The Wrap reached out to Moira Demos and Laura Ricciardi, the filmmakers behind Netflix’s Making A Murderer, hoping to gain a little insight into the claims made by former prosecutor Ken Kratz in an interview with People Magazine. In the interview, Kratz criticized the docuseries and said that the filmmakers left out “key evidence” that caused the jury to come to their final decision regarding the fates of Steven Avery and Brendan Dassey.
Moira Demos: I guess I would ask Kratz what he would trade it for. We tried to choose what we thought was Kratz’s strongest evidence pointing toward Steven’s guilt, the things he talked about at his press conferences, the things that were really damning toward Steven. That’s what we put in. The things I’ve heard listed as things we’ve left out seem much less convincing of guilt than Teresa’s DNA on a bullet or her remains in his backyard.
Laura Ricciardi: To state this another way, I’d say that all of the most significant evidence of the state is in the series. It was a nearly six-week-long trial, and it would just be impossible for us to include all of the less significant evidence.
The pair also hit back at Kratz’s comments about not wanting to “muddy up a perfectly good conspiracy movie with what actually happened,” calling back to Kratz’s own words from the trial:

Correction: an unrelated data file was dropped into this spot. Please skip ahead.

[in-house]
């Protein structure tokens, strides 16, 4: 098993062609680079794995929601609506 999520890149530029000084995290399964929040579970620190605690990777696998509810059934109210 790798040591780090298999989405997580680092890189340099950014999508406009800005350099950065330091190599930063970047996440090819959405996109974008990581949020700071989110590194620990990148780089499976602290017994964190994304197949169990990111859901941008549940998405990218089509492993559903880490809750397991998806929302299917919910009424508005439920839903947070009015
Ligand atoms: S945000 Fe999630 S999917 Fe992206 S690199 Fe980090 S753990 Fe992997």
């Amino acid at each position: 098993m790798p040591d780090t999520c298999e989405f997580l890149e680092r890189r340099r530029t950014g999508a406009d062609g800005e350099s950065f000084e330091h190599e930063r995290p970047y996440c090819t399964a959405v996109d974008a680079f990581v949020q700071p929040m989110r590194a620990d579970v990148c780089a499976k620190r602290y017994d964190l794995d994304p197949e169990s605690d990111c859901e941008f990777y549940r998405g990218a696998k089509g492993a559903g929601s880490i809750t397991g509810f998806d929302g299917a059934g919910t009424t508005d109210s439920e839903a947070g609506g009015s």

Ricciardi: This is coming from a man who argued in closing arguments that reasonable doubts are for innocent people. This is coming from a man who said, “So what if the key was planted?” This is coming from a man who was forced out of office for admittedly sending sexually suggestive text messages to a domestic-violence victim whose case he was prosecuting. We are confident. We stand by the project we did. It is thorough. It is accurate. It is fair. That is why it took us 10 years to produce it.
As I’ve said before, Ken Kratz is entitled to his own opinion, but he’s not entitled to his own facts.
The Wrap interview provides a better look at how much Demos and Ricciardi attempted to bring the other side of the case into the documentary, including how many times Kratz was contacted to sit down for an interview. There’s also some more about their feelings towards people who have watched the series and are now calling for Steven Avery’s case to be re-examined.
“The original footage is still growing,” Demos told Mashable in a phone interview Tuesday. “We are continuing to document the story. We still speak to Steven, we’re still recording calls with him. In a way, we’re still in production.”
Given that the initial series took ten years, it is unlikely that we could see a sequel blossom any time soon. But with the series appearing on Netflix and the open nature of streaming, an update or two isn’t out of the question. Comparing it to something like Paradise Lost, which followed nearly 20 years of the legal battle for the West Memphis Three, there could be numerous updates for the Avery case.